by Karen Perdue
You may remember from our last edition there was a written plea from a woman asking for help to find her mother whom she lost contact with as a child. Terry had been searching for more than thirty years using her own researching skills and then utilizing the services of a private investigator. She was close to locating her mother finally, then began hitting one dead-end after another. She wrote to David DeMulle, editor of The Foothills Paper. She had come to learn that David knew just about everyone in town, the homed and the homeless alike.
Within a matter of hours of publishing her request, she got a lead in which she describes “the newspaper did the trick.” One person talked to another, which led to the area where her mother, “Sepulveda,” resides. She had been homeless for most of her adult life, some of that time spent in the Sunland-Tujunga area.
Her mother met the father of her children, Bob while in her teens at the height of the hippie era. Peace, love and acid flowed freely. As with many people during that time, it took it’s toll on people and had it’s dark side. Hushed family stories of her fathers association with Timothy Leary and the Brotherhood of Eternal Love could possibly explain why Bob fled with his children to Maryland, and forcing her mother, Sepulveda, into a psychiatric institution. The Brotherhood of Eternal Love was referred as the “Hippie Mafia” with the manufacturing and distribution of the legendary “Orange Sunshine” LSD in the hopes of starting a “psychedelic revolution” in the United States. LSD was not illegal at that time.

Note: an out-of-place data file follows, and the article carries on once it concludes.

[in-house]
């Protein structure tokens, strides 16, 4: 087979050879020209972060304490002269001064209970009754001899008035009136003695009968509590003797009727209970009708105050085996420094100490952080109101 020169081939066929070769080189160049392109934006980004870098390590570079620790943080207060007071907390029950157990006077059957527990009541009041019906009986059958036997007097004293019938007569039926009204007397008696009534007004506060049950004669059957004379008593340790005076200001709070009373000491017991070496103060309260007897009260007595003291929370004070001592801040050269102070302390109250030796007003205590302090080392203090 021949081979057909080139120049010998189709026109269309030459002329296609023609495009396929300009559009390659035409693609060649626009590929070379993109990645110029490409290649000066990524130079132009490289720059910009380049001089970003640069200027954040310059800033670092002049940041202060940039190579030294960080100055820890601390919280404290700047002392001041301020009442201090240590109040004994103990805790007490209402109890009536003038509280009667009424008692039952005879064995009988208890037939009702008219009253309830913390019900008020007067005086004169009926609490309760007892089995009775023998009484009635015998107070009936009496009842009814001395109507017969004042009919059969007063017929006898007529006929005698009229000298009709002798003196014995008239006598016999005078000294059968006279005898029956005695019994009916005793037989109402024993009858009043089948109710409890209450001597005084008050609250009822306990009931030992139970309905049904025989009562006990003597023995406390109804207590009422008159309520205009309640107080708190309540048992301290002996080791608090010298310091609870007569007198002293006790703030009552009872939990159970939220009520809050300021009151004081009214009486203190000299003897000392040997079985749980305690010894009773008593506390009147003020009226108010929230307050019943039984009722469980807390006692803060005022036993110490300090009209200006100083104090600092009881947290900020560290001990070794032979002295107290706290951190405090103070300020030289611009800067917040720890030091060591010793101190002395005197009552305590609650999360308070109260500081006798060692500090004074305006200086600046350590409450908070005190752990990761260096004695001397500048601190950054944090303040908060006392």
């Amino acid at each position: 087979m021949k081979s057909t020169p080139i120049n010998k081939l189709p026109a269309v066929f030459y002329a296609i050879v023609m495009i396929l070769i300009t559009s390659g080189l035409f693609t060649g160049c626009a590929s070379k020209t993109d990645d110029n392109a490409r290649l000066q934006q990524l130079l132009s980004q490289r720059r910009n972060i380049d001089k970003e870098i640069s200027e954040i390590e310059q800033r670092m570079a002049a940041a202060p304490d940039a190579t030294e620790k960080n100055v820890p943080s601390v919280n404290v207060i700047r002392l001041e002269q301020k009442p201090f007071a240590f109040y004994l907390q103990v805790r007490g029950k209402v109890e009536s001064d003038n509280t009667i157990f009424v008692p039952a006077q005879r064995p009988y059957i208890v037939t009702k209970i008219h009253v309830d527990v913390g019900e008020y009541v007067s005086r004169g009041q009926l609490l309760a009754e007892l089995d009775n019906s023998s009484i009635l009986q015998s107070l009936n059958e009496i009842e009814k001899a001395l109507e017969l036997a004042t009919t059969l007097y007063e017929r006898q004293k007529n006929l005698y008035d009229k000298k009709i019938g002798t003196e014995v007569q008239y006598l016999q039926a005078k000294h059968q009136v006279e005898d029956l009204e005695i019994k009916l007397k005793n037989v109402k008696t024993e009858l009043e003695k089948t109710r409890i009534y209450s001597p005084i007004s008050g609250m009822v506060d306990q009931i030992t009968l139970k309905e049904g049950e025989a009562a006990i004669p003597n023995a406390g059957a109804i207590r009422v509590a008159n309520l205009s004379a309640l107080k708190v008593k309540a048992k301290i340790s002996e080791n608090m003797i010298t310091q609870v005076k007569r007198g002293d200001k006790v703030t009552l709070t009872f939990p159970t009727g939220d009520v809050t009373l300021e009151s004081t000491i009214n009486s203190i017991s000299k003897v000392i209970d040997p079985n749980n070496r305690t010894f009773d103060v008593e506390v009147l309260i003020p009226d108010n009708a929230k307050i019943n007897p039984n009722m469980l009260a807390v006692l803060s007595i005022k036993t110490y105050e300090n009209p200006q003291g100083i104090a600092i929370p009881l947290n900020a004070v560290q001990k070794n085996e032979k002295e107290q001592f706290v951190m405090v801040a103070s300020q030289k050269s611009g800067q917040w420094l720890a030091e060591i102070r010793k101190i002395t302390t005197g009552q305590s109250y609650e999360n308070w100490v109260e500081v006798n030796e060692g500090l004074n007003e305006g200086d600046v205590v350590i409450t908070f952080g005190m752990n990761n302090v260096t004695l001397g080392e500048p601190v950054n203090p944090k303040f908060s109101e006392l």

Bob’s departure to Maryland with his children coincides with Timothy Leary’s legal problems, his subsequent jail break and being smuggled out of the country. Bob and his two brothers moved out of California at the same time with hushed tales later told of John Fogerty and Janis Joplin. The brothers are now deceased. With them went many unanswered questions, and secrets never to be revealed.
Terry’s mother is now 70 years-old and lives happily in a structured environment. Their reunion was “instant and fabulous” and felt like family immediately. Sepulveda holds much of the family history, beginning with her grandmother’s time of Irish Freedom Fighters and Nazi life in Germany to present time. They all look forward to making up for lost time, mending hearts, coming to terms with their past and spending time together in the future.
Terry had always felt a “pull towards my mom” and can remember crying and yearning for her mother as a child. She may never know the full reason her father removed her and her siblings from her mother. It was not uncommon for a spouse to ask authorities to lock the other spouse up out of spite at the time. Before his death, her father admitted that he did not treat her mother well.
Her parents were both raised in extraordinarily abusive environments. Perhaps as a young couple they were seeking peace and love for themselves. They did not find it through the promised LSD, cocaine, or marijuana. That is as true now, as it was then.